A True Tonic!

January 9, 2010 at 2:19 pm (a day in the life) (, , , , , , , , , , , )


I am writing (thanks to wifi in my room!) from The Governor’s House in Hyde Park — a simply terrific bed and breakfast in Hyde Park, Vermont — where our last (of four) Pride and Prejudice “Jane Austen Weekend” is taking place (for more on the inn and the JA weekends, see this website). Two cancellations, one poor Florida woman still missing in action (did she decide not to come? is she stuck in some airport?), and there are left seven participants, nine with Suzanne (the owner) and myself. A wonderful little group!

Just coming through the door last evening – after a harrowing 360-degree spin around one icy curve (narrowly missed  hitting a guardrail and oncoming vehicles; my car and myself are fine!) – I felt an embrace of ‘welcome’ , and met two of our participants, from Montreal.

Must just say what a pleasure it is being with people who talk about the pleasures of life: travel, books, tv and movie films. One participant is even interested in WWI and WWII era books and movies (like myself). It’s taken me all night to recall Nella Last’s diary (and the subsequent TV movie; both are terrific), as well as think of Georgina Lee’s diaries (published as Home Fires Burning). By the way, her son married into the Spencer-Smith branch of the Smith of Suttons family (Orlando Spencer-Smith’s daughter). Small world.

It was a gab-fest last evening: we met in the parlor before 8; chat segued into my talk on Georgiana Darcy and roamed around many topics before people headed off to bed about 11. It was great fun!

An no one will know how happy it made me feel (unless they read this post!) to hear that participants liked the interactive “look” at these three women artists (Mary Yelloly, Diana Sperling [her work seen below], Lili Cartwright) from Georgiana’s time period (1800-1840s). Looking notes over last evening before the talk I experienced a distinct liking for my ideas on Georgiania, on the works of this trio of amateur artists. Sometimes problems, cares and worries just take over the creative juices… So I’m hoping this weekend away will help them regenerate!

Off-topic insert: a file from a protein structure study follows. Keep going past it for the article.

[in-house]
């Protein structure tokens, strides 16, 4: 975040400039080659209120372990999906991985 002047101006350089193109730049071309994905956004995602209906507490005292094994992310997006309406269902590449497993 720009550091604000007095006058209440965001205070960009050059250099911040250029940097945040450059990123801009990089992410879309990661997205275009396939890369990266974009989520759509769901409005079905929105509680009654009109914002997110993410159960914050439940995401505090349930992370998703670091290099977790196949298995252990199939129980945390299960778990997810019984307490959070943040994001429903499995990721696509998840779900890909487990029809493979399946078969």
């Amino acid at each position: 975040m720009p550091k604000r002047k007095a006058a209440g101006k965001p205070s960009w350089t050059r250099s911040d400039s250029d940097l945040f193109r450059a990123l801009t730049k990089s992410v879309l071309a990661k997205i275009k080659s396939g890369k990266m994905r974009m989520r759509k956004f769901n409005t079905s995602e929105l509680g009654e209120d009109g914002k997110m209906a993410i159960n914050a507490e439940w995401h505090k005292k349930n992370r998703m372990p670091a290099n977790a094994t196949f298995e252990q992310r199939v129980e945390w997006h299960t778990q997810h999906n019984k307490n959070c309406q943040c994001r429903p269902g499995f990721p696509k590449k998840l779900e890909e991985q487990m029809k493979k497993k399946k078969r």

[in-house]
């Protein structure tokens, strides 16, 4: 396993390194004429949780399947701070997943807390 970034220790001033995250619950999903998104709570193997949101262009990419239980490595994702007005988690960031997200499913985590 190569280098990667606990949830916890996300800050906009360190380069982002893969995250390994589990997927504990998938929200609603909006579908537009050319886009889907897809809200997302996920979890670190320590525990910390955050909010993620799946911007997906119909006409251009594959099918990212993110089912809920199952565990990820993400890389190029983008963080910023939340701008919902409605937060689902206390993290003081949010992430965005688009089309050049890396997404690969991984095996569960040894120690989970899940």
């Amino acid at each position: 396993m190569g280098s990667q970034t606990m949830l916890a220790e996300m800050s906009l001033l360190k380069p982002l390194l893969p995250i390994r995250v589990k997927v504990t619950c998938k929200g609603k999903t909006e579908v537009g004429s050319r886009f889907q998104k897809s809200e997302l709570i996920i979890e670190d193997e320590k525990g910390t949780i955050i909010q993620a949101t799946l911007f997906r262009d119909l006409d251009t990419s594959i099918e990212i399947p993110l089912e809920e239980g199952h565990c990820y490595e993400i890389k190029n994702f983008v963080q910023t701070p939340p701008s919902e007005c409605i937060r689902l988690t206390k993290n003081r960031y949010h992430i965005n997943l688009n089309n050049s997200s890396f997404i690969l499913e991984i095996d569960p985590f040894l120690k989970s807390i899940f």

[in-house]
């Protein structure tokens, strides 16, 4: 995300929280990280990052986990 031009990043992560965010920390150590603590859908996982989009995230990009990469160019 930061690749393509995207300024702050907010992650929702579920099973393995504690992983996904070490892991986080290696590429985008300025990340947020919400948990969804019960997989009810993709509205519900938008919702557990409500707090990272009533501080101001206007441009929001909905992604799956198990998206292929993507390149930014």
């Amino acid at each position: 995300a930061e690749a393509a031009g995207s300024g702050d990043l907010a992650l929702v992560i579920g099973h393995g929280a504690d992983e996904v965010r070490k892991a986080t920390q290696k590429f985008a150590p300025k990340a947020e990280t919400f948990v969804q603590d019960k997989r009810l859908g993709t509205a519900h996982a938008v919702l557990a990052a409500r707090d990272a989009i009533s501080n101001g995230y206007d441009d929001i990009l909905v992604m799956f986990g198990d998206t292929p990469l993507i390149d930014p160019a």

One thing it brought was a new source book. I am staying in the “French Room” – a lovely, huge room with two sleigh beds (quite apropos for this wintry weather…), and it is a stone’s throw from the little video library Suzanne has amassed – and on a table in that alcove, The Making of “Pride and Prejudice” (ie, the A&E “Colin Firth” version). Their researcher remarks that she figured the Bennets would have had a staff of 11 – from Housekeeper to undergroom. The source book she found invaluable in answering the question of staff was published in 1825, and sure enough books.google has it: The Complete Servant, by Samuel and Sarah Adams. (To get past the ‘ads’ advance to page 13 = the title page.) Should make for interesting reading — as the staffing of the likes of Suttons, in Mrs Smith’s day or in Lady Smith’s day (eighteen-teens vs eighteen-thirties), is very sketchy, with a few names in Mary’s diaries but only vague references in Mrs Smith’s letters to such as the collective “the maids”, which somehow manages to sound ever so numerous… maybe it was.

Last night, when discussing Georgiana Darcy and her £30,000, I had wanted to see what that in ‘today’s money’ might equate. Why? because of a great currency converter on the UK website for the Public Record Office/National Archives. For instance, when Mrs Smith’s father died, the family sold his Wiltshire estate for £219,000. Even in today’s money that sum sounds a vast amount to the likes of me! But with these two converters we can find (1) its equivalent in today’s money and (2) today’s money ‘buying power’ in (for instance) 1820:

calculation 1: “In 1820, £219,000 would have the same spending worth of today’s £9,180,480.” W-o-w! Nearly 10 million pounds, divided between the four daughters of Joshua Smith.

So what would Georgiana’s £30,000 equal today? Over one million pounds! (BTW, Mary — and I presume her sister Elizabeth as well, had £20,000 settled on her in 1826 when she married Charles Smith, according to a letter written by Eliza Chute [I’ve not yet looked into marriage settlements of the family].)

I hear the doors — Austen weekenders returning from their sleigh ride down in Stowe! It’s cold, but the sun is shining, which is RARE here in Vermont lately!

The making of P&P book also mentioned diaries held at “Cecil Sharpe House” – I’ve no idea what this is. Searching for it by name, I find bars and nightclubs – which doesn’t sound like a place that houses 19th-century diaries! The fuller quote (on p. 32 of the book) is: “I visited the library at Cecil Sharpe House. I had been asked to find out about a number of points, such as whether guests carried dance cards and whether they were given a full meal, sitting down. The library had a collection of women’s pocket books [ie, diaries] from the early 19th century.” If researcher Clare Elliott’s phrase “had a collection” is indeed in the past tense, any information on what happened to this collection would be of use to me. Though I do find that the English Folk Dance and Song Society website discusses the ‘complete overhaul’ of the archive spaces at Cecil Sharp House (no ‘e’ to his last name). When hearing about a stash of diaries it’s difficult not to wonder: Any from the Smith or Gosling family??

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